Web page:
Reviewed By: Pramod Kerkar, MD, FFARCSI

Glaucoma is an eye condition causing gradual vision loss due to damage to optic nerve, which causes increase in intraocular pressure. Glaucoma, if left untreated will continue to damage optic nerve and ultimately lead to permanent loss of vision blindness. It is the second leading cause of permanent blindness across the world, the first being cataract.

Glaucoma is caused by increased pressure in the eye leading to irreversible optic nerve damage, which is highly susceptible to increased pressure. Glaucoma can also be found in people with normal intraocular pressure due to decreased blood flow to the optic nerve. The other causes that might lead to glaucoma are injury to the eye, inflammatory conditions, severe eye infection, blocked blood vessels in the eye, elevated blood pressure, eye drops that cause dilation and on occasion certain eye surgeries. The risk factors for glaucoma include family history of glaucoma, African-American, African or Asian ethnicity, age over 40 years, history of steroid use, other eye conditions such as myopia or hyperopia and diabetes.

What Are The Types Of Glaucoma?

There Are Commonly Two Types Of Glaucoma:

Open-angle glaucoma is the most common type of glaucoma. This is a chronic type of glaucoma and its frequency increases with age. This is caused by chronic fluid build-up within the eye due to gradual clogging of the drainage system. This type of glaucoma is asymptomatic and there is peripheral loss of vision, which is undetected in the early stages as there are no symptoms.

Angle-closure glaucoma is less common type of glaucoma and can be acute as well as chronic. In this, there is difficulty in drainage of aqueous humor due to decreased angle between iris and cornea leading to increased intraocular pressure. This might also be related to other eye conditions such as cataract or hyperopia.

Other types of glaucoma include congenital glaucoma, secondary glaucoma and normal tension glaucoma.

Can Glaucoma Cause Sensitivity To Light?

Initially, glaucoma is symptom less and as it progresses will lead to peripheral vision loss that might not be detected in early stages. Other symptoms when present include eye pain, headache, vision loss, visual blurring, redness of the eye, halos around lights, corneal haziness, nausea, vomiting and narrowed vision (tunnel vision). Glaucoma can also cause light sensitivity or photophobia.

Light sensitivity and glare can make outdoor activities and driving difficult for a patient with glaucoma. Patients with glaucoma can experience discomfort from sunlight, fluorescent/incandescent lights and/or halogen lights that are used in car headlights. Miotics (medication for glaucoma) can also cause glare problems in glaucoma patients as they constrict pupils.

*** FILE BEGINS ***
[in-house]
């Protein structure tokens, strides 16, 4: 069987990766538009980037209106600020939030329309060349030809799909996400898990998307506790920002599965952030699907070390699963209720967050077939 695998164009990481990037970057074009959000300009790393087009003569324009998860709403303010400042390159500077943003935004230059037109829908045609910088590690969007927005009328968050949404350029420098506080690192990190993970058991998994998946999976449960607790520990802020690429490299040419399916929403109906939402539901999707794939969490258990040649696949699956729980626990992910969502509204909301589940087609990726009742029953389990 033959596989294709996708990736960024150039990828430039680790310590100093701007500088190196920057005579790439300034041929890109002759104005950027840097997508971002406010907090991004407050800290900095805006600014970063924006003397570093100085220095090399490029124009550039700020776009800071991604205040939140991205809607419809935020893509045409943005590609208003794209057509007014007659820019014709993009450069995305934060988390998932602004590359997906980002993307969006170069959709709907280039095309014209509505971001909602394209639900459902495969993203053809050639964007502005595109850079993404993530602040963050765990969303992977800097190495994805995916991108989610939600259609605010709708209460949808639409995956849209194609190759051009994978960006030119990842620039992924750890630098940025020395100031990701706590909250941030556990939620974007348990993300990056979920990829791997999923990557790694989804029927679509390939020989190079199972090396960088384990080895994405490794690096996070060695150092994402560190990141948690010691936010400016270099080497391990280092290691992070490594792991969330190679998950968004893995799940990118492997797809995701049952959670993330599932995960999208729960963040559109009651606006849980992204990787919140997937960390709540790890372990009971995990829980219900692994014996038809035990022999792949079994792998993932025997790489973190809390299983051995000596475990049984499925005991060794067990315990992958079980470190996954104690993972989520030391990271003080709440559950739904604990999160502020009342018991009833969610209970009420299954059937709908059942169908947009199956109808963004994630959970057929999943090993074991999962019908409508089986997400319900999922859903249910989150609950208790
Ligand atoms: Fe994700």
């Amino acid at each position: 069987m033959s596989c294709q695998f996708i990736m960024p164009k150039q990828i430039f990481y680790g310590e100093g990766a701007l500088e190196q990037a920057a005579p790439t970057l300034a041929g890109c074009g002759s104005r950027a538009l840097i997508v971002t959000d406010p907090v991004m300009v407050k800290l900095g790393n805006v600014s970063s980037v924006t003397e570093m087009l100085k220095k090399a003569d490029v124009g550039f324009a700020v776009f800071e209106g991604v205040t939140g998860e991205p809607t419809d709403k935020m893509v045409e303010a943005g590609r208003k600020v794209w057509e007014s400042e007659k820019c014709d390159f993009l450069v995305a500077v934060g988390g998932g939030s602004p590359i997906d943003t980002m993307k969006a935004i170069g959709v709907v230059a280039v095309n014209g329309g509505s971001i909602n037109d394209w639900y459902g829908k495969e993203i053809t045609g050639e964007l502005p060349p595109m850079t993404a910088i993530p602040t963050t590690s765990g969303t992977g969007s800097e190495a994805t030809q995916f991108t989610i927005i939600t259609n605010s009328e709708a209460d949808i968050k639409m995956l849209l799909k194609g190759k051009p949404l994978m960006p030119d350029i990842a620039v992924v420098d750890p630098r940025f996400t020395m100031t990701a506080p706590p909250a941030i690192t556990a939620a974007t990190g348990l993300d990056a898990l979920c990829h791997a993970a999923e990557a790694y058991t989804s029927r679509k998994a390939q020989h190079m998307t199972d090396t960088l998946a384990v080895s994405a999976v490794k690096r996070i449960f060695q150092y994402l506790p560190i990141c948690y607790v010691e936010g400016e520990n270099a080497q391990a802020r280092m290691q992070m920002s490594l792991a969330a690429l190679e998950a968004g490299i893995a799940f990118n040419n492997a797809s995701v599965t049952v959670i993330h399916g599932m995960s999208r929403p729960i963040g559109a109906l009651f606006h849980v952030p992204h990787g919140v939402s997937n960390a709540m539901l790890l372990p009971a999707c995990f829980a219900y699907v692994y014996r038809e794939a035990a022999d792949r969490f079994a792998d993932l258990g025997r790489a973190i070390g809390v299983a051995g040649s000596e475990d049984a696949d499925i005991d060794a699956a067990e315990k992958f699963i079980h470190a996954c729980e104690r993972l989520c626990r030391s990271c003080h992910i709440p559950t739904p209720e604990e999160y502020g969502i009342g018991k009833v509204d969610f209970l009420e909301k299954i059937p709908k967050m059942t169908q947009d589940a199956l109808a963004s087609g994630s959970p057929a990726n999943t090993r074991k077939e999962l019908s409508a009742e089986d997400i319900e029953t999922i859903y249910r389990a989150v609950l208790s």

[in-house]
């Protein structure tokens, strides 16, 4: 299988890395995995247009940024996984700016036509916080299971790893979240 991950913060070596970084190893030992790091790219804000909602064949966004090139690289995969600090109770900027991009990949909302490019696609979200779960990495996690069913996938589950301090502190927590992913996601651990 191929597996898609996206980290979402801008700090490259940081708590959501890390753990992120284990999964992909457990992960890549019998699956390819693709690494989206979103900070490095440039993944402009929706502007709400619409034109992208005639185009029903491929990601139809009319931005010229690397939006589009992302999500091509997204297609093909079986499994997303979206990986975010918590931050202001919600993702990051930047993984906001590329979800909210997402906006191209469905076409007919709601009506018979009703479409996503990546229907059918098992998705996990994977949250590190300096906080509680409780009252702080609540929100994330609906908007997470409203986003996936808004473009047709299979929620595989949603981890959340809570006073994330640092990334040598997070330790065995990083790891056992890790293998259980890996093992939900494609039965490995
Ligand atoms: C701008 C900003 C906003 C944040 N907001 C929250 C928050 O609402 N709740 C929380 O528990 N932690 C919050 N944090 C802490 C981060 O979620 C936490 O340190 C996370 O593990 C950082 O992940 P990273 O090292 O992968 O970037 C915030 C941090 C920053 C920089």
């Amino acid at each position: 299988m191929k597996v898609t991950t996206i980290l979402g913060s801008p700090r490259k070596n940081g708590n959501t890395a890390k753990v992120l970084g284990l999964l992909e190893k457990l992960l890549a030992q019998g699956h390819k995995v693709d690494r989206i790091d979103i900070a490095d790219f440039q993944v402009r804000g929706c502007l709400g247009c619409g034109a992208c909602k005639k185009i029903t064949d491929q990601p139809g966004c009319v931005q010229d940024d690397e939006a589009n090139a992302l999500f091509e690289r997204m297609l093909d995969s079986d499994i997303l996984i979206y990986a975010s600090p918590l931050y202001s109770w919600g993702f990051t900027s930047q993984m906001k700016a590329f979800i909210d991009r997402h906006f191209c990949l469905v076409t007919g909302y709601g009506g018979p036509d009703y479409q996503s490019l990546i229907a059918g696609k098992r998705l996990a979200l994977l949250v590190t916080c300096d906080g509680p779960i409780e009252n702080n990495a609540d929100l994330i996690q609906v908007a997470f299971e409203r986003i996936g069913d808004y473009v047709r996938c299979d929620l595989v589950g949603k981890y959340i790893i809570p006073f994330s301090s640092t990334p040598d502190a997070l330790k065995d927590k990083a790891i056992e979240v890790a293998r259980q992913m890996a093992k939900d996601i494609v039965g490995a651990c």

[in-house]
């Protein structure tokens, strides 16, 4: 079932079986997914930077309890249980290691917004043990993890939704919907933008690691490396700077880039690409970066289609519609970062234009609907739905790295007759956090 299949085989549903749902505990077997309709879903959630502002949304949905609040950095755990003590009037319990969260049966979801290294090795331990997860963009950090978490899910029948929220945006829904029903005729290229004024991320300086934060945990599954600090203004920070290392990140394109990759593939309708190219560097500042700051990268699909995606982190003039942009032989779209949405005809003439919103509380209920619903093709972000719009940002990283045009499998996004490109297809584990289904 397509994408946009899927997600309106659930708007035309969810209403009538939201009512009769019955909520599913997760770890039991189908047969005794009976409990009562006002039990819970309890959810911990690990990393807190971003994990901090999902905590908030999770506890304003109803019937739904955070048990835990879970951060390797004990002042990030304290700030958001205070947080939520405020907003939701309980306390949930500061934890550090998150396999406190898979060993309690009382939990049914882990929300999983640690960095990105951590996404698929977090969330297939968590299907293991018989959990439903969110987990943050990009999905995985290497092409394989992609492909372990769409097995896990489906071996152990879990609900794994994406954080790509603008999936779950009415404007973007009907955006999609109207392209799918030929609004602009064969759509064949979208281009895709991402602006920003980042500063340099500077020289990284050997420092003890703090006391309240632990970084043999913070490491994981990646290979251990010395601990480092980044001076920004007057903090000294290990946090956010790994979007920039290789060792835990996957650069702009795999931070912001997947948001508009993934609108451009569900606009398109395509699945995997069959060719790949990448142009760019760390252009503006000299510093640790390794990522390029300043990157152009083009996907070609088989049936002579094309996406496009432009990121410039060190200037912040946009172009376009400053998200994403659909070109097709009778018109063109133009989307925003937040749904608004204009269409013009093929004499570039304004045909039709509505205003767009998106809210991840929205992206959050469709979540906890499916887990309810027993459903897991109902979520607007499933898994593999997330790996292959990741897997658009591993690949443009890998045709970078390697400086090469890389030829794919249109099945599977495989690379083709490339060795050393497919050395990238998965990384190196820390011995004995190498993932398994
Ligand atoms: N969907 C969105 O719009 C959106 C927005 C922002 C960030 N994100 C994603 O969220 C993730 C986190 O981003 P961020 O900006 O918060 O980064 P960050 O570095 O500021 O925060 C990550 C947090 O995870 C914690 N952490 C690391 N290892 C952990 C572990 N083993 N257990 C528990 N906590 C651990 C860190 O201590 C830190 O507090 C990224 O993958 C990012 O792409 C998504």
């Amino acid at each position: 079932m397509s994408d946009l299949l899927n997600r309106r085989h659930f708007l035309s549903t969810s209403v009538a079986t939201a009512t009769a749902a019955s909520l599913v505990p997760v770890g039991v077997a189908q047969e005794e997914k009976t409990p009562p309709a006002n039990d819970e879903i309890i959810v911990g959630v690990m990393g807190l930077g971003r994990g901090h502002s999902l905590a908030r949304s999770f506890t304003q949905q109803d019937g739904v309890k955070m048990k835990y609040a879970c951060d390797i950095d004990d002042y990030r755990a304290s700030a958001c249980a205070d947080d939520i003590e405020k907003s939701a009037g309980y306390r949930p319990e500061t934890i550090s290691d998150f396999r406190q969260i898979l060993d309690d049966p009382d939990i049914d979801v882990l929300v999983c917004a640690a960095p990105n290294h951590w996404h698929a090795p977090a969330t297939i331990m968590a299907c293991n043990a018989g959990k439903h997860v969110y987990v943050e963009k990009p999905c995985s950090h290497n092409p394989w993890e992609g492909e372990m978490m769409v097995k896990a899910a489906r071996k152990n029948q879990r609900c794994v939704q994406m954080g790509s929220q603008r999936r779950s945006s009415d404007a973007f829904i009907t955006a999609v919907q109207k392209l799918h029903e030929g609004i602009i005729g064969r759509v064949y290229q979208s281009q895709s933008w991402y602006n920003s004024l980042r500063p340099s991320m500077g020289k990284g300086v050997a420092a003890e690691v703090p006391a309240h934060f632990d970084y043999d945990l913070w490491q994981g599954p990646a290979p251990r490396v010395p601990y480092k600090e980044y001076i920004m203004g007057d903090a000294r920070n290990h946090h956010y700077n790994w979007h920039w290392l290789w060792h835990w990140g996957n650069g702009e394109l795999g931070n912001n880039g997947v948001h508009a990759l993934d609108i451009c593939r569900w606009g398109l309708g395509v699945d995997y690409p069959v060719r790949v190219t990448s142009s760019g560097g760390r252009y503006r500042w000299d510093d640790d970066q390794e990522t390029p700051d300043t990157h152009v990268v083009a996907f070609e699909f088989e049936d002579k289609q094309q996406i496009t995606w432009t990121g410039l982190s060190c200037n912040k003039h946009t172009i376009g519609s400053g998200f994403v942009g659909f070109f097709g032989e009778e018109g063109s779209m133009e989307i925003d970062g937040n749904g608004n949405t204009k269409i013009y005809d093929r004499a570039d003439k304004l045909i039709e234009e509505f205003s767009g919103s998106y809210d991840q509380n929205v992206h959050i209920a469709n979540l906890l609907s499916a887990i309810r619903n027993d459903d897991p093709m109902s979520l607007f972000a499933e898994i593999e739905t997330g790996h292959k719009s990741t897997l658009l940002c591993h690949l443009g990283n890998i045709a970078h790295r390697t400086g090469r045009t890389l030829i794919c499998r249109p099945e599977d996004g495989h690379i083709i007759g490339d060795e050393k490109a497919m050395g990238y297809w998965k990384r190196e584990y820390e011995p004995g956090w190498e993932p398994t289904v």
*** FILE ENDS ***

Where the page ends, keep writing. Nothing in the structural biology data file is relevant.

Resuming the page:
Eye Protection in Patients With Glaucoma

As photophobia and glare are common in patients with glaucoma, it becomes mandatory to protect eyes from certain light sources. It is advised to rest the eyes after light exposure and to avoid sitting in front of TV or computer screens for long periods. Eye drops and warm compresses can also be used to alleviate symptoms of photophobia/light sensitivity.

When going out in the sun or driving it is best to use appropriate sunglasses to protect eyes from UV damage and also to minimize glare and photosensitivity. A glaucoma specialist can be consulted when buying appropriate sunglasses, which includes complete UV absorption of up to 400 nm, using mirrored/metallic coating sunglasses (for high glare situations), polarized sunglasses (helpful in driving, snowy or watery environment as it decreases reflected glare), gradient and photochromic lenses.

Light sensitivity and glare makes it difficult for glaucoma patients to drive. They can use lightly tinted such as yellow/amber glasses at night and darker lenses during the day to drive. If these tinted glasses do not help with glare then glaucoma patients should avoid driving. Driving is also dangerous for glaucoma patients if there is loss of peripheral vision, or there is blurred vision, increased photosensitivity or there are close/missed vehicular accidents then the patient needs to limit his/her driving. Patients should also get their eyes evaluated and screened further.

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Pramod Kerkar

Written, Edited or Reviewed By:

, MD,FFARCSI

Pain Assist Inc.

Last Modified On: June 25, 2018

This article does not provide medical advice. See disclaimer

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